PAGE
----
Some migrants get on better than others


Last night, our time, Angela Merkel told her parliament that there would be no talking with Britain – perhaps I should say England – until they had given notice they were leaving, and that they would not be able to have access to the single market without subscribing to the rules, including those on immigration.  It was, as we have come to expect, a calm, measured speech from the German Chancellor.  It was frequently interrupted by applause, especially when she said that the Brits could not have their cake and eat it.  After the dinner, later, David Cameron accepted that obvious truth, but he said that what to do about it was a matter for his successor.

Many have the distinct impression that Boris had been saying the opposite – that if Britain left the E U, it could enjoy the benefits of the single market and retain control – sovereignty! – over immigration.

Nigel Farage addressed the European parliament.  Why was he even there?  So he could leer, jeer, and sneer, like the pig that he is, for the benefit of his uncomely followers.  How he thought that his inane vulgarity might be good for Britain is beyond us.  He was followed immediately by a populist of the same stamp – Marine Le Pen.  Has England ever stood lower in Europe?

Have English politicians ever stood lower in England?  Boris doesn’t have a plan – but he got where he is by a lie.  Corbyn is as selfish and unprincipled as he is inept, and he now looks intent on breaking up the party that he failed.  Farage is unspeakable.   The Liberal Democrats might make a comeback.  The one English leader who has behaved decently is standing down.  The English are facing a choice between the vision, such as it is, of Boris, that involves an untruth, and that of Farage, that was directed straight at our lesser angels.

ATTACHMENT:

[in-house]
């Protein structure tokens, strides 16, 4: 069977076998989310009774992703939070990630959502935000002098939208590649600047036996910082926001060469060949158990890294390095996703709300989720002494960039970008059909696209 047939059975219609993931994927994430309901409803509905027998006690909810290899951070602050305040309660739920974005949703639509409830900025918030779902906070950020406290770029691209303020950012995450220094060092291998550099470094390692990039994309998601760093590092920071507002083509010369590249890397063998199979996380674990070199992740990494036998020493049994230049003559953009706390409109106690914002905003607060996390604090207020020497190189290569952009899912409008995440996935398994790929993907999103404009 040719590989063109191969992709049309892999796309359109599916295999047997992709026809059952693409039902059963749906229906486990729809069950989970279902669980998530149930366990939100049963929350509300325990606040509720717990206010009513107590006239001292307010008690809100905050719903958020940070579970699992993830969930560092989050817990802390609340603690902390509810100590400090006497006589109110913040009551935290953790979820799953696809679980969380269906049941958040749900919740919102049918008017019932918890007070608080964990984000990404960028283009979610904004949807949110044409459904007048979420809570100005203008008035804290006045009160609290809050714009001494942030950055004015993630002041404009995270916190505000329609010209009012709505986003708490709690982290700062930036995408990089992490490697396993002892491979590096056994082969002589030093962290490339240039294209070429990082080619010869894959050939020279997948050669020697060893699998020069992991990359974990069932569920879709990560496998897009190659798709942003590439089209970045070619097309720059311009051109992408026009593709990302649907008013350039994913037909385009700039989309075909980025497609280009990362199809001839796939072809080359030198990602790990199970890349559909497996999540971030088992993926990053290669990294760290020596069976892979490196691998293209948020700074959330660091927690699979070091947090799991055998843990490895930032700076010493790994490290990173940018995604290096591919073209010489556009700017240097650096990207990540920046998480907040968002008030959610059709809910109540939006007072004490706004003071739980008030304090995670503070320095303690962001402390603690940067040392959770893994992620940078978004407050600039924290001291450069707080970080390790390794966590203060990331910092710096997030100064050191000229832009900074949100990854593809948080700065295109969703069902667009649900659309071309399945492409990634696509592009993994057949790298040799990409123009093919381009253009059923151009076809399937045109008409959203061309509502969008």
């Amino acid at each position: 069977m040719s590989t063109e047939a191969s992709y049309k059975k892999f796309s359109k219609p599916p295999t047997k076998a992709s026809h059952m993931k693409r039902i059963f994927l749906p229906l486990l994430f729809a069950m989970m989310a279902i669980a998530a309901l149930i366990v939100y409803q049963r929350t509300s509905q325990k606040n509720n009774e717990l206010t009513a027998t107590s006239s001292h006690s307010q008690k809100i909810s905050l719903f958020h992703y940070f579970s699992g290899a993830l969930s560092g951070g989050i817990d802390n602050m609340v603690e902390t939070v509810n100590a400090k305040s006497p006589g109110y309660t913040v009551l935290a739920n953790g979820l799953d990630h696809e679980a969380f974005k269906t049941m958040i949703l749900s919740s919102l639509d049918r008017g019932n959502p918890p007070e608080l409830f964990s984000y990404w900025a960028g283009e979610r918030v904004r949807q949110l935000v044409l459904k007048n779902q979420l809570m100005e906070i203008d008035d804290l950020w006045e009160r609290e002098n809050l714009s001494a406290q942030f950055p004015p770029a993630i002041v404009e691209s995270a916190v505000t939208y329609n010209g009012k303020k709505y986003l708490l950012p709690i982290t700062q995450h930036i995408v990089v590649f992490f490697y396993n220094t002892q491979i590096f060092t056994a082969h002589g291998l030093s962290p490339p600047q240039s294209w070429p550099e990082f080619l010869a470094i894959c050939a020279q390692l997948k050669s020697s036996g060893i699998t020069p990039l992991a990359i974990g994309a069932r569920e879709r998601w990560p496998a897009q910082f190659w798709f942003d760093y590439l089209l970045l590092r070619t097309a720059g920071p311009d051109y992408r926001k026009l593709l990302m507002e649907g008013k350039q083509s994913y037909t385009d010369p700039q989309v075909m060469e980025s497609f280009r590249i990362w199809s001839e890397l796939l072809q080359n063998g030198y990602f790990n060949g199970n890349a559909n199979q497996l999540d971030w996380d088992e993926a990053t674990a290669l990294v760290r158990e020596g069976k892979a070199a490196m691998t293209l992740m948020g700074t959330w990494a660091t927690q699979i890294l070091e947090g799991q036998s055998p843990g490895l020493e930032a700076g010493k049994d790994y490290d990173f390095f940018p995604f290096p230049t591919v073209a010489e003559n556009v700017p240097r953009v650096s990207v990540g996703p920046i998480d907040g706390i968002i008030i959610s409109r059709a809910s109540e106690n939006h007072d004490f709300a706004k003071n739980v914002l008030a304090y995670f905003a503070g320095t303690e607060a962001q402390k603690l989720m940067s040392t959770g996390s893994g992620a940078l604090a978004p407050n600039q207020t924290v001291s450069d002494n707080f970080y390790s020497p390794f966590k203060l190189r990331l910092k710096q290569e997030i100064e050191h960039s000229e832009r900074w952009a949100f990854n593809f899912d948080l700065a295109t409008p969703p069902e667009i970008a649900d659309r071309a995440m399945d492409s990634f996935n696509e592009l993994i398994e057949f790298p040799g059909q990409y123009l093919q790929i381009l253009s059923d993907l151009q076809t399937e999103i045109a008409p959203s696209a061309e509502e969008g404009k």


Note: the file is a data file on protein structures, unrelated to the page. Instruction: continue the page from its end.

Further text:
The one bright spot was a very engaging younger Tory minister named Jeremy Hunt who said that he was thinking of standing for the leadership on the footing that no final decision would be made without an election or referendum.  Boris has let it be known that he is against that idea.  Well, if the choice that England ultimately faces is one between the best terms of trade, or control of immigration, the end result either way may be one that a substantial majority of the nation opposes.  Even by the standards of Boris, you would need a curious idea of democracy of the people or sovereignty of the nation to countenance that result – arrived at by the choice of a government led by one out of the two put forward by one party.  And if that one person is Boris, we can all have a good belly laugh at the needs and aspirations of the common people of England being better served by one product of Eton and Oxford than another.

This will be the final note on this for now, but I may add that the English felt more pain and outrage elsewhere.  They were thrashed by Iceland in soccer.  Why?  Because they have let in too many migrants into their Premier League.  You don’t see too many native English playing in that League – you see even fewer native managers.  The English coach who resigned gets paid millions.  The Icelandic coach is a part-time dentist.  Well, well, well – some migrants get on better than others.